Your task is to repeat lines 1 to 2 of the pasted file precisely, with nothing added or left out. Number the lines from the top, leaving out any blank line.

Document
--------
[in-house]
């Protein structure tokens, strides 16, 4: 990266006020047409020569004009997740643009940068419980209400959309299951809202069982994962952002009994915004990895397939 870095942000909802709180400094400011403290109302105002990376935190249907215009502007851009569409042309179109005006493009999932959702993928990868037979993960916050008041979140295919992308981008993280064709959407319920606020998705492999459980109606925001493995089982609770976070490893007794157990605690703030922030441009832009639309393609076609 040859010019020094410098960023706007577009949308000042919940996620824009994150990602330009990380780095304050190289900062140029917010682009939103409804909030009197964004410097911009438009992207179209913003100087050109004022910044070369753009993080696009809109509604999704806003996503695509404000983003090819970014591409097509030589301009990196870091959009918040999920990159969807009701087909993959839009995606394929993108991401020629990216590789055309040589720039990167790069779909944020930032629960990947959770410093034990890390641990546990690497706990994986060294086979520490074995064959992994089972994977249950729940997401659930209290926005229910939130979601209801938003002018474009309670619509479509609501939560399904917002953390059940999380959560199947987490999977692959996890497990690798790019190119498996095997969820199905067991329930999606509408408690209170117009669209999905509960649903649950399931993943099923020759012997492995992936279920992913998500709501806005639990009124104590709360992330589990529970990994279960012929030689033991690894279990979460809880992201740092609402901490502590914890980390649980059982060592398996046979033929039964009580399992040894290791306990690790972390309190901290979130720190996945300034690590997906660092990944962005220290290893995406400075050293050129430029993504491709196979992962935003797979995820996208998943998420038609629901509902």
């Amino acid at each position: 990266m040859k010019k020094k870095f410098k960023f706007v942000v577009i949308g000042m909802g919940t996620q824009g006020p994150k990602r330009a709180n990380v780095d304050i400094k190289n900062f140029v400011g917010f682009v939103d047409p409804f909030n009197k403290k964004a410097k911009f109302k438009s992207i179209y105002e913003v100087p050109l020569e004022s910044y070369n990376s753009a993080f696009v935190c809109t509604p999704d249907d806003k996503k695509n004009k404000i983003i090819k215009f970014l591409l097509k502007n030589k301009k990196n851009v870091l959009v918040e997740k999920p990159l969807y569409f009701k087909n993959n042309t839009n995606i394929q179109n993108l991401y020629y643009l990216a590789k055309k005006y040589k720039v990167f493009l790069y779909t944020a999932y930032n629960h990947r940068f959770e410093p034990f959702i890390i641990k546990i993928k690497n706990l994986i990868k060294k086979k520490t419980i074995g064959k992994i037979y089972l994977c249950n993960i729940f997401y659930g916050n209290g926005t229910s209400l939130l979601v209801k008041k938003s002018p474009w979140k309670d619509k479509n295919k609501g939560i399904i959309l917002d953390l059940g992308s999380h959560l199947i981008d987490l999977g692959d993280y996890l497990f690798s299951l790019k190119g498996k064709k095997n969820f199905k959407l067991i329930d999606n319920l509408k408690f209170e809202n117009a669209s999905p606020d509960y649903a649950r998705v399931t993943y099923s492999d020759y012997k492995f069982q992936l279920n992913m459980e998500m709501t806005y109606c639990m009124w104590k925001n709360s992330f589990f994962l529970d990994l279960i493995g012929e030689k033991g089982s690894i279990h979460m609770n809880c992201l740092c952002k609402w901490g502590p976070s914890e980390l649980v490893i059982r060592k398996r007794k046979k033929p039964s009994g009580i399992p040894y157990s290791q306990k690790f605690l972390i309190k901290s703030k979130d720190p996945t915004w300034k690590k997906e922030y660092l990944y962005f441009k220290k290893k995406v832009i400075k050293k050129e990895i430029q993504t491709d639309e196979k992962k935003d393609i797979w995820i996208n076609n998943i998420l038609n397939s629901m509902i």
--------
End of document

[in-house]
């Protein structure tokens, strides 16, 4: 990266006020047409020569004009997740643009940068419980209400959309299951809202069982994962952002009994915004990895397939 870095942000909802709180400094400011403290109302105002990376935190249907215009502007851009569409042309179109005006493009999932959702993928990868037979993960916050008041979140295919992308981008993280064709959407319920606020998705492999459980109606925001493995089982609770976070490893007794157990605690703030922030441009832009639309393609076609 040859010019020094410098960023706007577009949308000042919940996620824009994150990602330009990380780095304050190289900062140029917010682009939103409804909030009197964004410097911009438009992207179209913003100087050109004022910044070369753009993080696009809109509604999704806003996503695509404000983003090819970014591409097509030589301009990196870091959009918040999920990159969807009701087909993959839009995606394929993108991401020629990216590789055309040589720039990167790069779909944020930032629960990947959770410093034990890390641990546990690497706990994986060294086979520490074995064959992994089972994977249950729940997401659930209290926005229910939130979601209801938003002018474009309670619509479509609501939560399904917002953390059940999380959560199947987490999977692959996890497990690798790019190119498996095997969820199905067991329930999606509408408690209170117009669209999905509960649903649950399931993943099923020759012997492995992936279920992913998500709501806005639990009124104590709360992330589990529970990994279960012929030689033991690894279990979460809880992201740092609402901490502590914890980390649980059982060592398996046979033929039964009580399992040894290791306990690790972390309190901290979130720190996945300034690590997906660092990944962005220290290893995406400075050293050129430029993504491709196979992962935003797979995820996208998943998420038609629901509902």